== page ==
Instant Improver

Scientists Are Trying To Bring A 30,000-Year-Old Virus Back To Life. What Could Possibly Go Wrong?

In what’s arguably the worst idea ever conceived, top science boffins are currently working tirelessly to bring back to life a virus that’s been frozen in the Siberian ice for 30,000 years.

Now, don’t get us wrong, the scientists have a fairly good intentions for doing so, but if Hollywood’s taught us anything it’s that defrosting and reincarnating things that were previously dead is a terrible idea.

The Mollivirus sibericum virus is one of four prehistoric agents that have recently been discovered. A team of researchers hope to reanimate the potentially lethal agent in a bid to discover whether it could be harmful to humans or animals, thus pre-empting any potential crisis and discover an anti-virus.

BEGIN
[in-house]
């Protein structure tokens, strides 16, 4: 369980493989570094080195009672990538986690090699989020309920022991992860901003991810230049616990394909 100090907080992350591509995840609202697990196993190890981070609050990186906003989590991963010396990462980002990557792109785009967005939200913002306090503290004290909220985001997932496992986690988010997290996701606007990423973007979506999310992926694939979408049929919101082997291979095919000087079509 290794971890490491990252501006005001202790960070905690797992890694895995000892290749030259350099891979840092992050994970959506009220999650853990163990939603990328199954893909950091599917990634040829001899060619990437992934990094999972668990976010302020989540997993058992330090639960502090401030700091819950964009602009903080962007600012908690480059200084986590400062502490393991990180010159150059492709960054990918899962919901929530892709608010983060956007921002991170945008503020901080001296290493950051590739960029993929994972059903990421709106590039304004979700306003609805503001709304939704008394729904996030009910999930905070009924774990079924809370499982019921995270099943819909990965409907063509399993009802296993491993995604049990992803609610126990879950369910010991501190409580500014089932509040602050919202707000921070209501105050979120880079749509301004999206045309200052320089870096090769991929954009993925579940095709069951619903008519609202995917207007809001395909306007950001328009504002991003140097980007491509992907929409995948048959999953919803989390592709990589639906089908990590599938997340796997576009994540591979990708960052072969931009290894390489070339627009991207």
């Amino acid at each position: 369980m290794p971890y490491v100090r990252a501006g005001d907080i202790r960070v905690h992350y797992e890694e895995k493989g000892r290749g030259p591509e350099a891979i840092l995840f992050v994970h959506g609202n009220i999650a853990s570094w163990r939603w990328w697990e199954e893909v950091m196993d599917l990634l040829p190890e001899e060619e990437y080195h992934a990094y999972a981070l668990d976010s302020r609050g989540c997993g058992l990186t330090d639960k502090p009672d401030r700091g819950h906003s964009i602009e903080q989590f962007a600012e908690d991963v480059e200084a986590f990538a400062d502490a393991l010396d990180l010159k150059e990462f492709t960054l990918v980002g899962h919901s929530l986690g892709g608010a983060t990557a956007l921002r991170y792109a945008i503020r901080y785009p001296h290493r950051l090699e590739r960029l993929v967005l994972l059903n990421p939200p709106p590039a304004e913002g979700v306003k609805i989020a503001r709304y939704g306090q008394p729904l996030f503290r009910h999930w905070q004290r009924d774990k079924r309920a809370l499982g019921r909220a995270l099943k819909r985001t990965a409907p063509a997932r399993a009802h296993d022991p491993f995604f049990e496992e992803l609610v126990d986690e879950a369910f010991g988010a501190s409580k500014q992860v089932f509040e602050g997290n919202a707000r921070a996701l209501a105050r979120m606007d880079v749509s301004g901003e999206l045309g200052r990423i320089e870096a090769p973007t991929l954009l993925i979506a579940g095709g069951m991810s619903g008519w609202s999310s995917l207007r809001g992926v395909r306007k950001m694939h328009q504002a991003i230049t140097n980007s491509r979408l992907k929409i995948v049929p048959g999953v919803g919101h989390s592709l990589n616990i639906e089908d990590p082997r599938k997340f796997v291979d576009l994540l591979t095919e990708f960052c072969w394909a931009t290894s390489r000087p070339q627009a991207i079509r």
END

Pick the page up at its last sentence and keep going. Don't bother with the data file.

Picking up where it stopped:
Which sounds utterly bonkers if you ask us but the researchers have good reasoning: With the increase of global warming affecting frozen areas it’s entirely possible that the pathogen could be released via natural means, at which point, it could be too late to work to find a cure.

Lead researcher Jean-Michel Claverie said: "A few particles that are still infectious may be enough, in the presence of a vulnerable host, to revive potentially pathogenic viruses.

"The fact that two different viruses could be easily revived from prehistoric permafrost should be of concern in a context of global warming.

"If we are not careful, and we industrialize these areas without putting safeguards in place, we run the risk of one day waking up viruses such as smallpox that we thought were eradicated."

He doesn’t quite say: ‘And potentially bringing about the zombie led apocalypse’, but you can see where he’s going.

Discovered by the French National Center for Scientific Research in the Kolyma lowland region of Russia, the prehistoric virus was last ‘alive’ before the previous ice age, and plans are currently underway to discover whether it could indeed become a threat.

Here’s your early warning just in case. Start stocking up on tinned food now.

[Via Cnet]